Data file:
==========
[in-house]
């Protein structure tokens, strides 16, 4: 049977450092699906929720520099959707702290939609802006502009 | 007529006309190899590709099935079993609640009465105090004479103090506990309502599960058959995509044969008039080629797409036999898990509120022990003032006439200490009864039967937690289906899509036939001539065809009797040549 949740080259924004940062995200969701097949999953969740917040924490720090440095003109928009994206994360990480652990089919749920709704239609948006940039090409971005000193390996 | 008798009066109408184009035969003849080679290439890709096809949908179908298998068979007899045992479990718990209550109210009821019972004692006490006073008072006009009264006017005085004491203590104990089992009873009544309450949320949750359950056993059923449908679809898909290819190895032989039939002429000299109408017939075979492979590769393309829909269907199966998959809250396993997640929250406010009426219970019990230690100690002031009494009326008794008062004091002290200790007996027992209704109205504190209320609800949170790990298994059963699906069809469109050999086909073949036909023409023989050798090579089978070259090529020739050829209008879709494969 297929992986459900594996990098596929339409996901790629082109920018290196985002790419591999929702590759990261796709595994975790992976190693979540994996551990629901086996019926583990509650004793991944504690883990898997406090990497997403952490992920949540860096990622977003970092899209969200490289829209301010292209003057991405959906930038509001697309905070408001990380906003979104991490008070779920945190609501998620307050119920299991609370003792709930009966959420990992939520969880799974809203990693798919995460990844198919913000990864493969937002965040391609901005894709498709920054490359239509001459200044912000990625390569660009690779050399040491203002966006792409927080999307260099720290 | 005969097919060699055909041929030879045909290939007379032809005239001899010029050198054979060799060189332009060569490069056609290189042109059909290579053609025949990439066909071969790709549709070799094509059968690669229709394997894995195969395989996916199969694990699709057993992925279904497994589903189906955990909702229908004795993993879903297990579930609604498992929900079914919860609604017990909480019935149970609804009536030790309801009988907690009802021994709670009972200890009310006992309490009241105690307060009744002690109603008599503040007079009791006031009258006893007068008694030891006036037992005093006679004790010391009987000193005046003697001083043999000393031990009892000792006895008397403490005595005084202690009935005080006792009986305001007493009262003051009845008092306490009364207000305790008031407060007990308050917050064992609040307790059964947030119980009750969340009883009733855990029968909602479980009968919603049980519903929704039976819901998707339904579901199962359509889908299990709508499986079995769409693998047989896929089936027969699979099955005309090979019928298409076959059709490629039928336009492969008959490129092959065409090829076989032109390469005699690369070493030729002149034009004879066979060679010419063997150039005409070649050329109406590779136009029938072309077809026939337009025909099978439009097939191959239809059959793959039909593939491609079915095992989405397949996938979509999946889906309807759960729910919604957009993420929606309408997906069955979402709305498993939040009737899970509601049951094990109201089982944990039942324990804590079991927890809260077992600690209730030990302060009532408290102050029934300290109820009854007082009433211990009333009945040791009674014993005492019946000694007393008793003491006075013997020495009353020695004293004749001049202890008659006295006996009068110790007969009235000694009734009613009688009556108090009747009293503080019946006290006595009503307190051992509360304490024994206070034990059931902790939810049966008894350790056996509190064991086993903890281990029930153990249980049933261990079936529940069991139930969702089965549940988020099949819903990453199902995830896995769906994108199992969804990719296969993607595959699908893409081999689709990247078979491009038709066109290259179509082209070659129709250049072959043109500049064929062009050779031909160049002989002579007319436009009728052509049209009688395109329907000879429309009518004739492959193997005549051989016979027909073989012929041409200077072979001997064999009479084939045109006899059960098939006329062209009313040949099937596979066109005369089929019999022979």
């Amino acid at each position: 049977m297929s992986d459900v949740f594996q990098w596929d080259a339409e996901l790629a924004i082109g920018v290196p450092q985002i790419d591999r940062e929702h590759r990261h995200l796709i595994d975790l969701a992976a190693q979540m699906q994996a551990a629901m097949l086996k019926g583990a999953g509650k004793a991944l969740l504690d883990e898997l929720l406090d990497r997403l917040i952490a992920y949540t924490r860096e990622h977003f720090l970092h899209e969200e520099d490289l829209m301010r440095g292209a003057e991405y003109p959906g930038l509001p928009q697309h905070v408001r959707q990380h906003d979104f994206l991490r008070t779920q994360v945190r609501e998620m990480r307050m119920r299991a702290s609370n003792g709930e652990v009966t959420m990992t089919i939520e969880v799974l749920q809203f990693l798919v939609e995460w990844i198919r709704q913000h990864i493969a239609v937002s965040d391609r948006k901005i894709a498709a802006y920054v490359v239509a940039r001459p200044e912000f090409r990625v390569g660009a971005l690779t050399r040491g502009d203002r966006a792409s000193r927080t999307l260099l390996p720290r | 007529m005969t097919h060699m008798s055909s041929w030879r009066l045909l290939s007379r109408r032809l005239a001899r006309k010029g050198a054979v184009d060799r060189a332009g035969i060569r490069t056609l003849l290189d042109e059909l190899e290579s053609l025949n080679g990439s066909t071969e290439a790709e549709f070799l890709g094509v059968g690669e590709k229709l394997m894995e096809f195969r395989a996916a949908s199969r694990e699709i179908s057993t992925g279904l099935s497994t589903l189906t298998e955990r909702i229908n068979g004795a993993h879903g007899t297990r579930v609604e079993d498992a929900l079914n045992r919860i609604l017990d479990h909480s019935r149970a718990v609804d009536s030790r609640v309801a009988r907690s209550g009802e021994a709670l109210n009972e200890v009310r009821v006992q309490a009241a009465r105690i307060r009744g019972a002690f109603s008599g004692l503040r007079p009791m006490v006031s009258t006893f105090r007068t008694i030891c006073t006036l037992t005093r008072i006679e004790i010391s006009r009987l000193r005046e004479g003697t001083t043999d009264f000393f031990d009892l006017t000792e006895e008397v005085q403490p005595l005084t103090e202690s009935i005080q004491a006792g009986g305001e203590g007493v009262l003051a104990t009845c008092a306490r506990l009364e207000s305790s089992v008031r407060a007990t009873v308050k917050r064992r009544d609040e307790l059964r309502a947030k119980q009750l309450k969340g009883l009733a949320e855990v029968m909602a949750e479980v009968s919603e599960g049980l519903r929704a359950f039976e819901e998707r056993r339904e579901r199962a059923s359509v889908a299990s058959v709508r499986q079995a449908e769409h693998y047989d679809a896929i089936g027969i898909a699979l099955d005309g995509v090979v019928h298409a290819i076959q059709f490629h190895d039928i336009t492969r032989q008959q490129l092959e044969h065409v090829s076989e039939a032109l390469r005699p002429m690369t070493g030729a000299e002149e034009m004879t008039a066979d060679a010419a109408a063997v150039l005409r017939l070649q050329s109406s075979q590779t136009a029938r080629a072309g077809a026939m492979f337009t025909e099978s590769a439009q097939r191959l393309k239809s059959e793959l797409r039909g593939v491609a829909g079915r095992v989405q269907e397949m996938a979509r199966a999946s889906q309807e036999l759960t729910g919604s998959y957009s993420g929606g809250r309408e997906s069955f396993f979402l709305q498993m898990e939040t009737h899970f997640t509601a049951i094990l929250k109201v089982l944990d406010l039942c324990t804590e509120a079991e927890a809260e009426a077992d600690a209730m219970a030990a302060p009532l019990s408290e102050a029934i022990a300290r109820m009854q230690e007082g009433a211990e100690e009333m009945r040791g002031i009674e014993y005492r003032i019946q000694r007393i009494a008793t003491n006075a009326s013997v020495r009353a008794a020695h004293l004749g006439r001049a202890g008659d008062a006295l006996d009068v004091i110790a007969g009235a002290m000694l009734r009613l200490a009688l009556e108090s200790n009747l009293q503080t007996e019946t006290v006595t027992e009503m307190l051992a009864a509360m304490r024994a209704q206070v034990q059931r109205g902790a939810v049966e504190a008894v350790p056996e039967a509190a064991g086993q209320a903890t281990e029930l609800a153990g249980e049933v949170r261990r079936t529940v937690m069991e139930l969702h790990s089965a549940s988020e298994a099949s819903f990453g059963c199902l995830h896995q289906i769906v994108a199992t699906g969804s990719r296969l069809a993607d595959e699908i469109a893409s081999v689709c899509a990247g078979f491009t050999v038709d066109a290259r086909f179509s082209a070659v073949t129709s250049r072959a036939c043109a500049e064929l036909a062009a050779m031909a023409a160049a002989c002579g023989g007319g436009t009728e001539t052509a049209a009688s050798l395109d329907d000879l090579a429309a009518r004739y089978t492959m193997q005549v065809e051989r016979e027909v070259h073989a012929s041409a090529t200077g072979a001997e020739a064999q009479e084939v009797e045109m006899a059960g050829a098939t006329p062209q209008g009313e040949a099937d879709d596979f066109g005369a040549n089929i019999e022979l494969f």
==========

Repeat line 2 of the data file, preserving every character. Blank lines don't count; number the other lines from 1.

């Protein structure tokens, strides 16, 4: 049977450092699906929720520099959707702290939609802006502009 | 007529006309190899590709099935079993609640009465105090004479103090506990309502599960058959995509044969008039080629797409036999898990509120022990003032006439200490009864039967937690289906899509036939001539065809009797040549 949740080259924004940062995200969701097949999953969740917040924490720090440095003109928009994206994360990480652990089919749920709704239609948006940039090409971005000193390996 | 008798009066109408184009035969003849080679290439890709096809949908179908298998068979007899045992479990718990209550109210009821019972004692006490006073008072006009009264006017005085004491203590104990089992009873009544309450949320949750359950056993059923449908679809898909290819190895032989039939002429000299109408017939075979492979590769393309829909269907199966998959809250396993997640929250406010009426219970019990230690100690002031009494009326008794008062004091002290200790007996027992209704109205504190209320609800949170790990298994059963699906069809469109050999086909073949036909023409023989050798090579089978070259090529020739050829209008879709494969 297929992986459900594996990098596929339409996901790629082109920018290196985002790419591999929702590759990261796709595994975790992976190693979540994996551990629901086996019926583990509650004793991944504690883990898997406090990497997403952490992920949540860096990622977003970092899209969200490289829209301010292209003057991405959906930038509001697309905070408001990380906003979104991490008070779920945190609501998620307050119920299991609370003792709930009966959420990992939520969880799974809203990693798919995460990844198919913000990864493969937002965040391609901005894709498709920054490359239509001459200044912000990625390569660009690779050399040491203002966006792409927080999307260099720290 | 005969097919060699055909041929030879045909290939007379032809005239001899010029050198054979060799060189332009060569490069056609290189042109059909290579053609025949990439066909071969790709549709070799094509059968690669229709394997894995195969395989996916199969694990699709057993992925279904497994589903189906955990909702229908004795993993879903297990579930609604498992929900079914919860609604017990909480019935149970609804009536030790309801009988907690009802021994709670009972200890009310006992309490009241105690307060009744002690109603008599503040007079009791006031009258006893007068008694030891006036037992005093006679004790010391009987000193005046003697001083043999000393031990009892000792006895008397403490005595005084202690009935005080006792009986305001007493009262003051009845008092306490009364207000305790008031407060007990308050917050064992609040307790059964947030119980009750969340009883009733855990029968909602479980009968919603049980519903929704039976819901998707339904579901199962359509889908299990709508499986079995769409693998047989896929089936027969699979099955005309090979019928298409076959059709490629039928336009492969008959490129092959065409090829076989032109390469005699690369070493030729002149034009004879066979060679010419063997150039005409070649050329109406590779136009029938072309077809026939337009025909099978439009097939191959239809059959793959039909593939491609079915095992989405397949996938979509999946889906309807759960729910919604957009993420929606309408997906069955979402709305498993939040009737899970509601049951094990109201089982944990039942324990804590079991927890809260077992600690209730030990302060009532408290102050029934300290109820009854007082009433211990009333009945040791009674014993005492019946000694007393008793003491006075013997020495009353020695004293004749001049202890008659006295006996009068110790007969009235000694009734009613009688009556108090009747009293503080019946006290006595009503307190051992509360304490024994206070034990059931902790939810049966008894350790056996509190064991086993903890281990029930153990249980049933261990079936529940069991139930969702089965549940988020099949819903990453199902995830896995769906994108199992969804990719296969993607595959699908893409081999689709990247078979491009038709066109290259179509082209070659129709250049072959043109500049064929062009050779031909160049002989002579007319436009009728052509049209009688395109329907000879429309009518004739492959193997005549051989016979027909073989012929041409200077072979001997064999009479084939045109006899059960098939006329062209009313040949099937596979066109005369089929019999022979």